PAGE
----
The EyeRing project is still very much a work in progress
Generally speaking, the vast majority of augmented reality applications that enhance the world around us by overlaying digital content on images displayed on smartphone, tablet or computer screens are aimed squarely at the sighted user. A team from the Fluid Interfaces Group at MIT‘s Media Lab has developed a chunky finger-worn device called EyeRing that translates images of objects captured through a camera lens into aural feedback to aid the blind.
The EyeRing system was created by Suranga Nanayakkara (who currently directs the Augmented Senses Research Group at Singapore University of Technology and Design), PhD student Roy Shilkrot and associate professor and founder of the Fluid Interfaces Group, Pattie Maes. It features a 3D-printed ABS nylon outer housing containing a small VGA camera unit, a 16 MHz AVR processor, a Bluetooth radio module and a 3.7V Li-ion battery. There’s also a mini-USB port for charging the battery and reprogramming the unit, a power on/off switch and a thumb-activated button for confirming commands.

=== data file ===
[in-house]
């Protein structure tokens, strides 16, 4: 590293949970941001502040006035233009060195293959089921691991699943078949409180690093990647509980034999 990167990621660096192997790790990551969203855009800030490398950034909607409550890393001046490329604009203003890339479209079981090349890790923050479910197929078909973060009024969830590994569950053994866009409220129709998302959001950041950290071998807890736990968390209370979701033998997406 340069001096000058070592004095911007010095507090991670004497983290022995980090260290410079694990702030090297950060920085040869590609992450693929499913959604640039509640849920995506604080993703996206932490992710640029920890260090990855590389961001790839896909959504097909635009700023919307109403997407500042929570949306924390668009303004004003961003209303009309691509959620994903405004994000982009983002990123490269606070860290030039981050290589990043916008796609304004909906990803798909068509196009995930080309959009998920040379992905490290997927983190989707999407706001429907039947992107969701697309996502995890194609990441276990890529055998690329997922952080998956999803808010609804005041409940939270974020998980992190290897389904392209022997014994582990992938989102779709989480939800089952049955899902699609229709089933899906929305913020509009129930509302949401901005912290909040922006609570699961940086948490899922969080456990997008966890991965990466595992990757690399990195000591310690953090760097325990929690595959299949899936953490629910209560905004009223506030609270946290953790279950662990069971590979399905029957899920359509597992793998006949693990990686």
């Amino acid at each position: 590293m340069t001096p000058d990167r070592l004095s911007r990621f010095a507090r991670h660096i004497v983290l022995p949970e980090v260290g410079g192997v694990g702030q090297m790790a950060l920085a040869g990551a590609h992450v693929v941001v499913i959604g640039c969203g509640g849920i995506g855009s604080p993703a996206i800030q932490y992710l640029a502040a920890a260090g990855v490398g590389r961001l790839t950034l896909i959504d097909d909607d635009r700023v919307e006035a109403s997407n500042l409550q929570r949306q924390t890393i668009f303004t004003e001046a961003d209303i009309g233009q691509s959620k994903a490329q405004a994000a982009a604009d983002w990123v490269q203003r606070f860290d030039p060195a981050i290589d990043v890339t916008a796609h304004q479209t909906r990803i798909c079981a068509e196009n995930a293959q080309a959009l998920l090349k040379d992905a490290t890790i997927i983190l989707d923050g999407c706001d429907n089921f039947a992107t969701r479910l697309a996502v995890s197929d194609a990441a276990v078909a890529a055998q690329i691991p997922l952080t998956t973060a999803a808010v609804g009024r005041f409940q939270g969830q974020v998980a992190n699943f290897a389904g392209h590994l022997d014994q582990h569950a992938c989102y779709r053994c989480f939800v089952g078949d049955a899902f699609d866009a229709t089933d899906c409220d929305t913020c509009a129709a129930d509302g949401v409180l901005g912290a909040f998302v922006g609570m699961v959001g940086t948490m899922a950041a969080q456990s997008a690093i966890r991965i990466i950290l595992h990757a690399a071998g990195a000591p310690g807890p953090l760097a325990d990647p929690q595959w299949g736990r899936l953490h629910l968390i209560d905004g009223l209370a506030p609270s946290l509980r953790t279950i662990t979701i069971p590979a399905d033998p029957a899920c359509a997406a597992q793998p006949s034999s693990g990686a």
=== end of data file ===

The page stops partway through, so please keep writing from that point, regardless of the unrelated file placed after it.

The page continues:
The user points the ring’s camera at an object, tells the system what kind of information is needed via a microphone on the earphone cord and then clicks the button on the side of the unit. The camera snaps a photo and sends it to a Bluetooth-linked smartphone. A specially-developed Android app processes the image using computer-vision algorithms according to the preset mode selected by the user and uses a text-to-speech module to announce the appropriate results through earphones plugged into the smartphone.
The proof-of-concept prototype EyeRing system can currently be used to identify currency, text, pricing information on tags, and colors, and the preset mode can be changed by double-clicking the button and speaking a different command into the microphone. The information is also displayed on the screen of the smartphone in text form.
via Gizmag – Paul Ridden
The Latest Streaming News: help blind people to see objects updated minute-by-minute
Bookmark this page and come back often